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Connecting the Caucasus

The region of Tusheti, spread across the peaks and valleys of the Caucasus Mountains in northeastern Georgia, is all but cut off from the outside world for seven months of the year. The one road in, through the treacherous Abano Pass, is impassable until the winter snows clear. Occasional visits by a Border Service helicopter are the only physical link through the long winter. The region is the ancestral home of the Tush people, traditionally nomadic shepherds who spend the warmer months in high, defensible alpine villages, and the long winters on sheltered lower slopes. Over the past several decades, the Tush have chosen to spend the winters in the lowland towns of Kvemo and Zemo-Alvani leaving most Tushetian mountain villages empty in the winter. Just a few hardy villagers brave the snow and the isolation until spring when the Abano Pass opens again. Then, local flood back up to the highlands, with shepherds making a ten-day trek to bring their flocks back up to higher pastures. Young people who are used to having electricity, indoor plumbing and gaming consoles for the rest of the year spend summer mornings milking cows and days on horseback. Despite the conveniences and comforts of life in the lowlands, there is a palpable sense that for most Tushetians, the mountains are their real home.



Tusheti is famed for its traditional cheeses and the quality of its wool, but production volumes and access to markets are limited. Tourism has become the mainstay of the economy - simple seasonal guesthouses abound in the region's villages, catering for summer hikers who come to experience the beauty of the Caucasus. But the tourism sector is also constrained by the very remoteness that is its main attraction.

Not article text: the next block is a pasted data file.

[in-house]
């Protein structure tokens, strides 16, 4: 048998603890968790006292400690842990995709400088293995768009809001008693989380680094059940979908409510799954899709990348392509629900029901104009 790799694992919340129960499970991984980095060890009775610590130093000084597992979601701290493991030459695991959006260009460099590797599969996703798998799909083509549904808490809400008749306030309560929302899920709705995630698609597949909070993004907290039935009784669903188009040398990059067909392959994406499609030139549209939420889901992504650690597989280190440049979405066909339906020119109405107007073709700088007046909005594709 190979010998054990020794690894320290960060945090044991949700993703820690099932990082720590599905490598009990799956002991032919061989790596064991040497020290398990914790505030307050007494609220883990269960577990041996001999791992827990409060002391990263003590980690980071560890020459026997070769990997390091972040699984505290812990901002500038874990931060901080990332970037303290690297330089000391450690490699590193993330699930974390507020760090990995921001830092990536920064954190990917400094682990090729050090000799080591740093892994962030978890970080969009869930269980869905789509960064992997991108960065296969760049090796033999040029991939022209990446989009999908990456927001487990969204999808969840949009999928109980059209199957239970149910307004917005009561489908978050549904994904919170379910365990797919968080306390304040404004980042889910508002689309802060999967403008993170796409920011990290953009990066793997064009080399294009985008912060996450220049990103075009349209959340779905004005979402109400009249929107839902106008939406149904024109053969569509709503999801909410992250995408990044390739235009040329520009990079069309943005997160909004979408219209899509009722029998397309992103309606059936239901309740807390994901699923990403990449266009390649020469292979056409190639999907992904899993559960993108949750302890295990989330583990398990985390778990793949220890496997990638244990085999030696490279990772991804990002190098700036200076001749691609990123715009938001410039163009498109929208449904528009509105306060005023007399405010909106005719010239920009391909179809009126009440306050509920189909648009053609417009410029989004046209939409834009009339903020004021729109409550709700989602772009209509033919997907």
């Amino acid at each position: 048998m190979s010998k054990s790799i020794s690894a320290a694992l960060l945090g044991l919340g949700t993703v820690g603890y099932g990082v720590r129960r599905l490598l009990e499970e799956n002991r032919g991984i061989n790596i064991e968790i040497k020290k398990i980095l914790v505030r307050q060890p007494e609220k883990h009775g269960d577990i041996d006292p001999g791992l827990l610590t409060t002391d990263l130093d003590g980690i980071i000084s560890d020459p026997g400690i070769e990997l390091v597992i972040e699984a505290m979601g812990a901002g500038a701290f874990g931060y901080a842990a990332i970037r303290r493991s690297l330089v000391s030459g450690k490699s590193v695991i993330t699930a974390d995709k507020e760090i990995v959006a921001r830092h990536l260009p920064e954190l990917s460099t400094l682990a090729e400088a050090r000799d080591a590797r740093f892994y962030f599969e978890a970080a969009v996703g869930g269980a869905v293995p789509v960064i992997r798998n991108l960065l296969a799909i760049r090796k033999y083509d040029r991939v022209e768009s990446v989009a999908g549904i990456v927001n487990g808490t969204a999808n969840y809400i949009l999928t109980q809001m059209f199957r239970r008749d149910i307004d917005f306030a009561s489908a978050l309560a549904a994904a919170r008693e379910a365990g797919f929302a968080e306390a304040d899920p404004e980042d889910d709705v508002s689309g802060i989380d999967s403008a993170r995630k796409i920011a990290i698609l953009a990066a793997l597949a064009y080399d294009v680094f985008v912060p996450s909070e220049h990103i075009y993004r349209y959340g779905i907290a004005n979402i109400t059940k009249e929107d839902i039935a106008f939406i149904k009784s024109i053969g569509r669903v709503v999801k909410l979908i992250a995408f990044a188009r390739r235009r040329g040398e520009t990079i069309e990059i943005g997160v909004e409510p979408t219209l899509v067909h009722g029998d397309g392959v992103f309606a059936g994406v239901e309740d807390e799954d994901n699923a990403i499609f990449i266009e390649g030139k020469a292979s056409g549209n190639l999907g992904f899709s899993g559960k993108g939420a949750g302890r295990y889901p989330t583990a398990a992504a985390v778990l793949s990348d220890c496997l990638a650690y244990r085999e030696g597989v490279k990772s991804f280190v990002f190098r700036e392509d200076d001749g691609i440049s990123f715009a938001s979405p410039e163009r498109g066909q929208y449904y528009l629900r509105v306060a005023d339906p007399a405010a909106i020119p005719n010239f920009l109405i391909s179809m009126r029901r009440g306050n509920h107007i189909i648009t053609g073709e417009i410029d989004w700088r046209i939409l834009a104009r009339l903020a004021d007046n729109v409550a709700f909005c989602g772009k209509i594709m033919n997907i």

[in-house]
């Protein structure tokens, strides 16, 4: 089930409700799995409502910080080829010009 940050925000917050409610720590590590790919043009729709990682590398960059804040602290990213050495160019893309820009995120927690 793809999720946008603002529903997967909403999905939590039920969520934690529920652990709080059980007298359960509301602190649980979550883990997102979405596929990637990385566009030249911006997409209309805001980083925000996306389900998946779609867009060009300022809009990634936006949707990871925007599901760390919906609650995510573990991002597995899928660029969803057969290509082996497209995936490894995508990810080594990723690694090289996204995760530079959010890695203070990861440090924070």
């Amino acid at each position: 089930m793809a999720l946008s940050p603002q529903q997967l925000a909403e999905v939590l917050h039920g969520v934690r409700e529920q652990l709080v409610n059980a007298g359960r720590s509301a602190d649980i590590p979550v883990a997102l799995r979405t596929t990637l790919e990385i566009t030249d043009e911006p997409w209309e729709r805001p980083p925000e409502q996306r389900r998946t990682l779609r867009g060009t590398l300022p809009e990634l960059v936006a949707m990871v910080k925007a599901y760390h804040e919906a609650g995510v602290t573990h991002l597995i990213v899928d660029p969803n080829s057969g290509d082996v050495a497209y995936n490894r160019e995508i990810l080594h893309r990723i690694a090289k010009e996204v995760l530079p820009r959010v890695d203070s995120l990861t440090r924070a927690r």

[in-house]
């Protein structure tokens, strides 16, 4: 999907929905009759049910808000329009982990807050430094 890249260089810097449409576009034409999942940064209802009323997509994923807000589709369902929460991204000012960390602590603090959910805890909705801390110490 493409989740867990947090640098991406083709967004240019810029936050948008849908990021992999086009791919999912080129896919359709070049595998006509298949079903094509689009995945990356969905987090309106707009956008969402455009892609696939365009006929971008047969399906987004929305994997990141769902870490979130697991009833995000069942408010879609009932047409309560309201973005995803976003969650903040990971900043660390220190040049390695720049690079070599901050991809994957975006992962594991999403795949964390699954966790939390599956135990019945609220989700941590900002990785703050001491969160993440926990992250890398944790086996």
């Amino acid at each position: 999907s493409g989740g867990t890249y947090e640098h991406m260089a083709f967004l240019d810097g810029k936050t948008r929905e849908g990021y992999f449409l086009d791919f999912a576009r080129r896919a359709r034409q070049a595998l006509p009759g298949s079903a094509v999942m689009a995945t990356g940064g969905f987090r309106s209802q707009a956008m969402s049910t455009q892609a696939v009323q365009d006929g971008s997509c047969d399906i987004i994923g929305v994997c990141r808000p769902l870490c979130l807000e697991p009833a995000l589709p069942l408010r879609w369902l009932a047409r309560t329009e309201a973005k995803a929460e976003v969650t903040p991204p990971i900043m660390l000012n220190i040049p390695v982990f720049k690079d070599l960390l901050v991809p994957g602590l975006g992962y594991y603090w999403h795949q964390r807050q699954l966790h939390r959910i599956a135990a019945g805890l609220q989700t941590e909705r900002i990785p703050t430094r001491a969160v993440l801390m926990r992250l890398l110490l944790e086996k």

A project is underway to bring high-speed Internet access to Tusheti. An initiative of the Tusheti Development Fund, a local organisation of volunteers, supported by the Internet Society, a global non-profit, it involves hauling materials across the rugged terrain on horseback and volunteers camping on remote peaks while they construct masts and install the solar-powered devices that will beam a signal across the region. In parallel, the World Bank is funding Internet literacy training for business owners and providing some of them with computers.



It is hoped that the Internet will provide a boost to the tourism sector, allowing businesses to advertise and transact online, and opening up markets for traditional products such as wool and cheese. By increasing income-generating opportunities for Tushetians, supporters of the project hope to counter the rural-urban drift that is seeing young people move away to cities leaving only the old behind.

Detractors, however, feel that Tusheti's simplicity and remoteness should be preserved, and that the modern world should be kept at bay. Will the Internet ultimately prove to be a way to preserve a history and a way of life or could it corrupt one of the last isolated regions of the Caucasus?



Nyani Quarmyne was commissioned by the Internet Society to accompany some of the local volunteers and Internet Society staff in the early phases of this ambitious project to bring high-speed internet to some of the most inaccessible terrain in the world.
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